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The Edge of Never

In 1996, legendary big-mountain skier Trevor Petersen was killed skiing in Chamonix, France. In 2005, his 15-year-old son Kye went to Chamonix in with his dad’s friends to ski the line that killed his father. The film that documents his experience, The Edge of Never, comes out this fall.
posted: 09/02/2009
edge of never cover
by Heather Hansman

We spoke with The Edge of Never producers Bill Kerig and Peter Schweitzer on the challenges they faced, the relationship between sons and fathers, and why they think the skiing world needs this movie.

Where did the idea for the trip come from?

Kerig: It was Glen Plake’s idea initially. Five years ago he said, “I bet you Kye’s old enough now. It’s time for him to get over there and see what his father last saw.” It’s about finding the heart and soul of skiing in Chamonix. This kid is trying to go over and ski the run that killed his dad and be mentored by some of the legends. That is the story.

Why did you want to make this movie?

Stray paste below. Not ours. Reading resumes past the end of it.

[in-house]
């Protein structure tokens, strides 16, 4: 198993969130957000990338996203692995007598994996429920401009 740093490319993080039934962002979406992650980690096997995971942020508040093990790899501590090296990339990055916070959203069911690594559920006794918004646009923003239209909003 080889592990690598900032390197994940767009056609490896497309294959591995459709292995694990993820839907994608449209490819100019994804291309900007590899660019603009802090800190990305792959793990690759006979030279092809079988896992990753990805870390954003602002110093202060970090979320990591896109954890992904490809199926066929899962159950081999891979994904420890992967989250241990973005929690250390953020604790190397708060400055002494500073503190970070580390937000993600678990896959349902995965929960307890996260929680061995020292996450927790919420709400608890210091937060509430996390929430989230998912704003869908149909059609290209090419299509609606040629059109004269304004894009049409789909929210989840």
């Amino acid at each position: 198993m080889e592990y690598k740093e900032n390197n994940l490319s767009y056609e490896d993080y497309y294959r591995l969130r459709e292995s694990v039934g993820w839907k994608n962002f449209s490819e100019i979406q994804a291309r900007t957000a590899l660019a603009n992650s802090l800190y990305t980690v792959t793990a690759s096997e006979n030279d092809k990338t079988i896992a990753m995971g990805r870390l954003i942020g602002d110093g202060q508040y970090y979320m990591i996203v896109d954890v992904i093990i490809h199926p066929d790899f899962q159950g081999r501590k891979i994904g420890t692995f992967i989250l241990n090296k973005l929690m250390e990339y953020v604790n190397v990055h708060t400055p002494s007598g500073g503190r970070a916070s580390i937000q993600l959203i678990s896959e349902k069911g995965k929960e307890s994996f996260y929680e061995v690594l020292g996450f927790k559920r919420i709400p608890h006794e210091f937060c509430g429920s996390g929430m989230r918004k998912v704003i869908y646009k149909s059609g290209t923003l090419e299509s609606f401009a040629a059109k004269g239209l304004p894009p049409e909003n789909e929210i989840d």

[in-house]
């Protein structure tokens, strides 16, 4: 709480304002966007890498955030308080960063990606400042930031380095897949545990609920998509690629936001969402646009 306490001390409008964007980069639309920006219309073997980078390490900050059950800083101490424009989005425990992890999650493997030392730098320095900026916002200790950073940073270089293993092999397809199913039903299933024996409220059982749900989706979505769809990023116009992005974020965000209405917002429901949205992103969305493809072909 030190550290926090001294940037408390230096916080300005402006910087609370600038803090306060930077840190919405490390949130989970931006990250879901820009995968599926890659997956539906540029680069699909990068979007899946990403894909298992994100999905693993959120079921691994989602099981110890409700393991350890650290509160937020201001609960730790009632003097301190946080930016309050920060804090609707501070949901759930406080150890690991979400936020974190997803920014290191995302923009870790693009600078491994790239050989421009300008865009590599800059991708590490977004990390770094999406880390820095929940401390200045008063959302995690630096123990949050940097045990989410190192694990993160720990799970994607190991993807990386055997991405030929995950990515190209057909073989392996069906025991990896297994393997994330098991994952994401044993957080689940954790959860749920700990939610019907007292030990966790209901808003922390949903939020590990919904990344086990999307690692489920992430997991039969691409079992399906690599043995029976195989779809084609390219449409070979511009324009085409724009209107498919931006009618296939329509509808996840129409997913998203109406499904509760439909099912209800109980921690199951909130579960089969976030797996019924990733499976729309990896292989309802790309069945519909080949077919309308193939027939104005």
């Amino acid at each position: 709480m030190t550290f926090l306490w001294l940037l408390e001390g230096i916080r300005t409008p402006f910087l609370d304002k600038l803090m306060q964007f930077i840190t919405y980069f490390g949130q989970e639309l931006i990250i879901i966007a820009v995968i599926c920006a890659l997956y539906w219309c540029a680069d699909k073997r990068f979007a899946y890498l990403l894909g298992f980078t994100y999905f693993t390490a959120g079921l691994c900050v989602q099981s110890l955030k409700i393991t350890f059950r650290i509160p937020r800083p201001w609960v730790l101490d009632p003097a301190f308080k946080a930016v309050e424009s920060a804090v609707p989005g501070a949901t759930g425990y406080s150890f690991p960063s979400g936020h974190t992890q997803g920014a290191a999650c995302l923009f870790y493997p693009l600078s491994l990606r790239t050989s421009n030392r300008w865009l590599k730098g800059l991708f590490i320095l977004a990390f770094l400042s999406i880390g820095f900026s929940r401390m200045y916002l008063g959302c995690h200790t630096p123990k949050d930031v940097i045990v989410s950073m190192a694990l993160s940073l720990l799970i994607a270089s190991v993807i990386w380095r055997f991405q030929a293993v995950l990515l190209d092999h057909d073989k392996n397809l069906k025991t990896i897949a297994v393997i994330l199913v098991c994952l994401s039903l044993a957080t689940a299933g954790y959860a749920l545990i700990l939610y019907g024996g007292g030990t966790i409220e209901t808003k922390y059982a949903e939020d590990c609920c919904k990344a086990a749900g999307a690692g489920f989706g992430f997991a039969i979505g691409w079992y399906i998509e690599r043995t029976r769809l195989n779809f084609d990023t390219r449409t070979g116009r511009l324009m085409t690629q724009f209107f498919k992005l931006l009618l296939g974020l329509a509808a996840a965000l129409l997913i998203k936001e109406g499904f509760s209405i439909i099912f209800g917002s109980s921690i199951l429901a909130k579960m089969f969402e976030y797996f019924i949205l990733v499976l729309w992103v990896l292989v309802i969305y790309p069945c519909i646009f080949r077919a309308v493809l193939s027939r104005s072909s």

Kerig: I had been friends with the producer of Dogtown and Z-Boys and Riding Giants and it made me wonder why skiing didn’t have its film like that—its big, great film.

Schweitzer: We wanted to make the ultimate film set in the world of skiing for skiers, but we also wanted to communicate to non-skiers why we love this sport and what we love about it.

Were you worried about putting a kid without ski mountaineering experience into a dangerous situation?

Kerig: When I went up to meet Kye in Whistler, BC, I began to wonder if we should even do this, but Kye was tremendously talented and fearless.

Schweitzer: In the movie you hear from Kye’s mom and grandmother. It was something they thought a lot about and talked to Kye about before we even showed up. They always knew that one day he was going to want to do it and get a chance to do it.

What were the biggest challenges?

Kerig: One of my challenges is that ironically my son was born 24 hours before I left for Chamonix. The whole father son thing is fraught with so much emotion anyway, and then being part of Kye’s journey and putting it into motion, it was emotional for all the participants. We all became part of the journey instead of mere observers.

What is the coolest part, for you, about the movie?

Schweitzer: We’re thrilled that we got to make the movie we wanted to make. It kind of re-affirms the idea of taking chances and taking responsibility for your life and going for it. It’s a message that applies to skiing or anything in life. We’re excited that we have a film that represents our own heart and soul and dreams.

Check out the trailer

Movie tour dates and more information


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